After Samantha Robinson and her 12-year-old son enjoyed a bagged lunch Monday at ACCESS, an Akron homeless shelter, she returned to the kitchen counter.

“Can I have a second turkey sandwich for my son?” she asked.

“Sure,” Kelly Neloms, the client support supervisor at ACCESS, said with a smile, handing Robinson a bagged lunch marked “turkey.”

Robinson, who was pleased that her son wanted another sandwich rather than junk food, likely didn’t realize the meal was provided by people in the community.

ACCESS has been relying for the past few weeks on contributions from the community — and the generosity of its own staff — to help with the three meals it serves each day to about 35 women and children.

“We are feeling the crunch,” said Jackie Hemsworth, who recently was appointed to lead the shelter.

The shelter had already put out a call for volunteers to provide and serve meals last month when it lost two cooks unexpectedly. That made the need for help from the community more urgent.

The shelter at 230 W. Market St. is seeking volunteers to provide bagged lunches and hot meals for dinners for the next month. Lunch is served at noon and dinner at 5 p.m. daily.

ACCESS has had several volunteers step forward to help, including a family who provided a meal as a birthday gift to their mother and a company that used the preparation and serving of a dinner as a team-building exercise.

The Battered Women’s Shelter (BWS) of Summit and Medina Counties, which received its own help from the public two years ago with meals, also volunteered. While BWS waited for a new commercial kitchen to be built in its new location in 2017, volunteers provided lunches and dinners every day for five months.

To help ACCESS, BWS employees made 100 brown bag lunches Friday to get the shelter through the weekend and plans to provide lasagna for dinner Tuesday and meat loaf and mashed potatoes for the evening meal Friday.

Terri Heckman, CEO of the Battered Women’s Shelter, also has been reaching out to other agencies to appeal to them to assist ACCESS.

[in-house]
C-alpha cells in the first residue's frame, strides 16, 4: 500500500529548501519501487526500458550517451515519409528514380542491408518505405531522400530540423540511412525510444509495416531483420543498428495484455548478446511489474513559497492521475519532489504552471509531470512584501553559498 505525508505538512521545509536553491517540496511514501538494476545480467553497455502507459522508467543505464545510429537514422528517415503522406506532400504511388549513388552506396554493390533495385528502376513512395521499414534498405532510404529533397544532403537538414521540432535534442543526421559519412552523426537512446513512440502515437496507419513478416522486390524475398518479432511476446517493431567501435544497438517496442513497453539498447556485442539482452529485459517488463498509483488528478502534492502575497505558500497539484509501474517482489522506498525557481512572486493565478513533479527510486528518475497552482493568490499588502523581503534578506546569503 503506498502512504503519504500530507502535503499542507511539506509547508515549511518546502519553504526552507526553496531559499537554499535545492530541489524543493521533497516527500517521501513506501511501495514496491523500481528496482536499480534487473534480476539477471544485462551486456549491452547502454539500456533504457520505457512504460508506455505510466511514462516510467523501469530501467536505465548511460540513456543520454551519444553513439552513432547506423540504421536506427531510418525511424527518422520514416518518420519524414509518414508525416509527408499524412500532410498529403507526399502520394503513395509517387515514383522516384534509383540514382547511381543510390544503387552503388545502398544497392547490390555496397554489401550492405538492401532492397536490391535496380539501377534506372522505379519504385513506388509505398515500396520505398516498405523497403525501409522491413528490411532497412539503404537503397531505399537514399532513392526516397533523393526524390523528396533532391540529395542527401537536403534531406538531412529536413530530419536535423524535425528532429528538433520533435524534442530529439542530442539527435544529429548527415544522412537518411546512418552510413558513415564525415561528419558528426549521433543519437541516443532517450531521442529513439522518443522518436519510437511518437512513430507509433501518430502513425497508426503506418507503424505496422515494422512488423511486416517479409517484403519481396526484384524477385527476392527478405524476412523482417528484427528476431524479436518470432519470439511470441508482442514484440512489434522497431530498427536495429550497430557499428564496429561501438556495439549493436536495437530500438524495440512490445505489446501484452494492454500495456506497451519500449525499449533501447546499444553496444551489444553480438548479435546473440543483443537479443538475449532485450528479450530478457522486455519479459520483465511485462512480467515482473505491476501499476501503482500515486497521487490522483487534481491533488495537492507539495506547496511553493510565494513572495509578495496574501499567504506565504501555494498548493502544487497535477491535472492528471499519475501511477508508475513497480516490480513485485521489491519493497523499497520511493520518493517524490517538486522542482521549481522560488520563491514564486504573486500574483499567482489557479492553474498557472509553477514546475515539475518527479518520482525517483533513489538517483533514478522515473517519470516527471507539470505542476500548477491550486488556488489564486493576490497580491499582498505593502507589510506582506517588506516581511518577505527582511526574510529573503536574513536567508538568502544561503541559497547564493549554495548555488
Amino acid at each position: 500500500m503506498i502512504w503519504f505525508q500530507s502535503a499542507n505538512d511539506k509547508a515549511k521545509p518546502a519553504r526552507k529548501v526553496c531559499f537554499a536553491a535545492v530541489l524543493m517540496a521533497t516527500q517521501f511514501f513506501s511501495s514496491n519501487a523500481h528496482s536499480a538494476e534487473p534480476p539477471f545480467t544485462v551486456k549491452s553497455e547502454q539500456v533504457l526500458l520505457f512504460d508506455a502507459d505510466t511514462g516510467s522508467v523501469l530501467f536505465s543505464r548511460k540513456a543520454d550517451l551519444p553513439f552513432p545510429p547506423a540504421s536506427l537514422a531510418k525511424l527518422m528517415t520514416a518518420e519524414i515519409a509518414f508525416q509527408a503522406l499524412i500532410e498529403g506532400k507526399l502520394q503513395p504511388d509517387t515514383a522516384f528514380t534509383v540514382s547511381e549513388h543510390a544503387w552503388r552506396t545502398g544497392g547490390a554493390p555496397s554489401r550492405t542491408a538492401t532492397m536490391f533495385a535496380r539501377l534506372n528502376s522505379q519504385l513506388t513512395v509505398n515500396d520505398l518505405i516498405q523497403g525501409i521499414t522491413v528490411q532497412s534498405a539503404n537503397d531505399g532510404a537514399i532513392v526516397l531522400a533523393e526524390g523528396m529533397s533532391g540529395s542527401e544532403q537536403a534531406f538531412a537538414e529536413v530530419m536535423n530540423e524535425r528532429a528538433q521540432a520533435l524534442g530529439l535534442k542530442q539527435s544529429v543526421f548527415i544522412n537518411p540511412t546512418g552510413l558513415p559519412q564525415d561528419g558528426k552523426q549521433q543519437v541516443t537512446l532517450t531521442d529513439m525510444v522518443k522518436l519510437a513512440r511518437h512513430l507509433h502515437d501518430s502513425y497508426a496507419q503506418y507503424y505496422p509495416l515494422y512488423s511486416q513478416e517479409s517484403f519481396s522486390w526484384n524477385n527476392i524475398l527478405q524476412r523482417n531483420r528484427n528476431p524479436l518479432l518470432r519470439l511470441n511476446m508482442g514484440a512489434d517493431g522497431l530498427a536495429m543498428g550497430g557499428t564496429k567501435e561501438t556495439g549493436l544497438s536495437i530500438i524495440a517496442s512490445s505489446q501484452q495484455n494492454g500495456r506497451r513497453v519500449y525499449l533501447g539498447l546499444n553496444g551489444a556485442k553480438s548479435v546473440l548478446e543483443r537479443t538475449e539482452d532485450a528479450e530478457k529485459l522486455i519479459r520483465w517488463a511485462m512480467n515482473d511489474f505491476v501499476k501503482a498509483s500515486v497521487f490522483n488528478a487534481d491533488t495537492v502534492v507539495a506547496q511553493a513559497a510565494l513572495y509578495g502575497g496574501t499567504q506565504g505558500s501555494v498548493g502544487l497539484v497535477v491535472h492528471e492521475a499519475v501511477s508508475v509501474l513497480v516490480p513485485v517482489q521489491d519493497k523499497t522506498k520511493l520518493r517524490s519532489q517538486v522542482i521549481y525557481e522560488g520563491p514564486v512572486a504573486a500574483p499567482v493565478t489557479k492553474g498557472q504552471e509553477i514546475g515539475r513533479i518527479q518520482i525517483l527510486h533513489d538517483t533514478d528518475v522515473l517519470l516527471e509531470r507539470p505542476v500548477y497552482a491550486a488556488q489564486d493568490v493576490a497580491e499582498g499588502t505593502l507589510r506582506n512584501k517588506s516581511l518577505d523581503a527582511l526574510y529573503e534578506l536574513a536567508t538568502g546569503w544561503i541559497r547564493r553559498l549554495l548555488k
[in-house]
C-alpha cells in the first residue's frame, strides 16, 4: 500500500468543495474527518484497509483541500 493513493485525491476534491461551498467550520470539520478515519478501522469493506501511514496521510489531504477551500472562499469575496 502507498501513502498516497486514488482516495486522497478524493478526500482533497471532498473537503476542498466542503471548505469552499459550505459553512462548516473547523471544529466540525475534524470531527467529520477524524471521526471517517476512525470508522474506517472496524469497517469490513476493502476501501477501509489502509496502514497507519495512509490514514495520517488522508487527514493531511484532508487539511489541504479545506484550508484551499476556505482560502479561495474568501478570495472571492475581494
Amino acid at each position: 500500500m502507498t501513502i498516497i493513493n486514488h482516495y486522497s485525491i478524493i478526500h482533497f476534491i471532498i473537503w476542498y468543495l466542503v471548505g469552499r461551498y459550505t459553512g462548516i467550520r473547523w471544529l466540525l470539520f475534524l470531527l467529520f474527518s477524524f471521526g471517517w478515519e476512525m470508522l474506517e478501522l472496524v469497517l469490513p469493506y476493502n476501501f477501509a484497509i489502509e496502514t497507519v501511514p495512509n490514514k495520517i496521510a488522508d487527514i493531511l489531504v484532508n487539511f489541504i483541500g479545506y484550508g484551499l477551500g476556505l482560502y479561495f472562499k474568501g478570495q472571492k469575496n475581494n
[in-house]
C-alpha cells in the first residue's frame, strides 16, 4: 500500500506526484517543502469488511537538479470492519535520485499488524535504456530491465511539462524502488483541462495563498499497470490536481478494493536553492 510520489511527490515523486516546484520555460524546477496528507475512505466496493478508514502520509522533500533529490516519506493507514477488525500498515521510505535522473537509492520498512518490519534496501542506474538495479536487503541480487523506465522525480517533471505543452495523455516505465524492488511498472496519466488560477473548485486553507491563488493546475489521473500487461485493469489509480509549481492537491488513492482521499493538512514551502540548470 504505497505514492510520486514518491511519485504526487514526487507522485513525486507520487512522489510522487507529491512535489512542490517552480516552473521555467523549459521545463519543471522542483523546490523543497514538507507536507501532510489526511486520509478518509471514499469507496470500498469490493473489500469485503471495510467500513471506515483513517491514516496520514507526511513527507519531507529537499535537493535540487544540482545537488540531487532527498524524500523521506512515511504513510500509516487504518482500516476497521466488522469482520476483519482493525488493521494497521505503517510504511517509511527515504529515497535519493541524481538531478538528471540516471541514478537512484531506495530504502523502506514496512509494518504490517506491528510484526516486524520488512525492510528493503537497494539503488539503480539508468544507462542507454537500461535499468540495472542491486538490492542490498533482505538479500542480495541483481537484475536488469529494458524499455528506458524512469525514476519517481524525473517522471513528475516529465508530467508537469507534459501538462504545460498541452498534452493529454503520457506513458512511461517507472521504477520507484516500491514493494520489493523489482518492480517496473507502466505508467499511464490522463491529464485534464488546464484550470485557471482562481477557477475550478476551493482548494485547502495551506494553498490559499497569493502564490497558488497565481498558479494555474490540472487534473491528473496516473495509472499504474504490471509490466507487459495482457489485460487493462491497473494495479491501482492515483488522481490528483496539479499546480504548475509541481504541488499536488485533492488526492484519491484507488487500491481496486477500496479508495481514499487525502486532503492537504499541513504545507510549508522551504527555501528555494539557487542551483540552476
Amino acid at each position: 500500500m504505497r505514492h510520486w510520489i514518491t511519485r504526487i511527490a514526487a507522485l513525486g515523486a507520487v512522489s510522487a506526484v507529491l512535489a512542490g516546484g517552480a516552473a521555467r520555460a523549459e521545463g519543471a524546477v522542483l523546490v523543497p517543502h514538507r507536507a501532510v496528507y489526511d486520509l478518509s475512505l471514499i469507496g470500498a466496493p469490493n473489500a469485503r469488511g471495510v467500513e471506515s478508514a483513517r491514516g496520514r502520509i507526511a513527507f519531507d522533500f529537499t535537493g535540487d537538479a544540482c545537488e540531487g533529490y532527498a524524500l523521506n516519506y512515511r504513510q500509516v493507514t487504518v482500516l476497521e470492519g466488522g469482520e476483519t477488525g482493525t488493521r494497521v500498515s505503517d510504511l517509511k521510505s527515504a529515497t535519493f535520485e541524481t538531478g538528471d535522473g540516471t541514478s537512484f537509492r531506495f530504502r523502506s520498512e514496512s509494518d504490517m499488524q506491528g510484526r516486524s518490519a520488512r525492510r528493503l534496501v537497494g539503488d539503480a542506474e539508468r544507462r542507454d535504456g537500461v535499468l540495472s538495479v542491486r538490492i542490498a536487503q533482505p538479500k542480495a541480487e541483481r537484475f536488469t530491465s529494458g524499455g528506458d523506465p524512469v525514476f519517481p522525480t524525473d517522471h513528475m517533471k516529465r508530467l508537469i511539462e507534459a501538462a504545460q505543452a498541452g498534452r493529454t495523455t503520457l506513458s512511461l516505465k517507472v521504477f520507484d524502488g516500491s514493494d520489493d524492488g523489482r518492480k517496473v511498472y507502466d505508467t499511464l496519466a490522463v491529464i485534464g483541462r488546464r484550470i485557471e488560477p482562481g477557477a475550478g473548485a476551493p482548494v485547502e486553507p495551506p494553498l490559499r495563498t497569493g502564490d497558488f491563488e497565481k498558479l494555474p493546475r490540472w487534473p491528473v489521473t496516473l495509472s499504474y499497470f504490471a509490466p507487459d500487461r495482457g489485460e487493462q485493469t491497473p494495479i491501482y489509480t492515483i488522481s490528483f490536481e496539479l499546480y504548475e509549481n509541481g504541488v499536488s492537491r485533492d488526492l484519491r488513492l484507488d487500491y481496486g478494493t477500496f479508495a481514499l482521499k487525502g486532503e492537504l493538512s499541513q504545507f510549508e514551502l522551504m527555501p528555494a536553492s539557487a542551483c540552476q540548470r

“How can you not give to others when you have been given so much?” Heckman said. “It’s time to pay it forward.”

ACCESS employees have also been filling meal gaps. Hemsworth made sloppy Joes one night last week and another staffer served chicken and dumplings for dinner Monday.

The agency hired one cook who started Monday and is seeking a second cook, so it will be a few weeks before the kitchen is up and running like it was, said Stephanie Zelasko, the development coordinator.

Neloms said the help the shelter has received so far has been much appreciated.

“It’s been amazing to see the community coming forward,” she said.

The lunch menu on Monday included chicken, ham or turkey sandwiches, chips, fruit and dessert, as well as veggie and cookie trays.

Robinson, who has lived at the shelter for a month with her son, Sevant’e, described the lunch as “delicious and fulfilling.” She also gave high marks to the shelter and its staff members, who she said “go beyond their job detail.”

“They treat us like we’re human,” she said. “We’re not a charity case. They treat us like family.”

 

Stephanie Warsmith can be reached at 330-996-3705, swarsmith@thebeaconjournal.com and on Twitter:@swarsmithabj.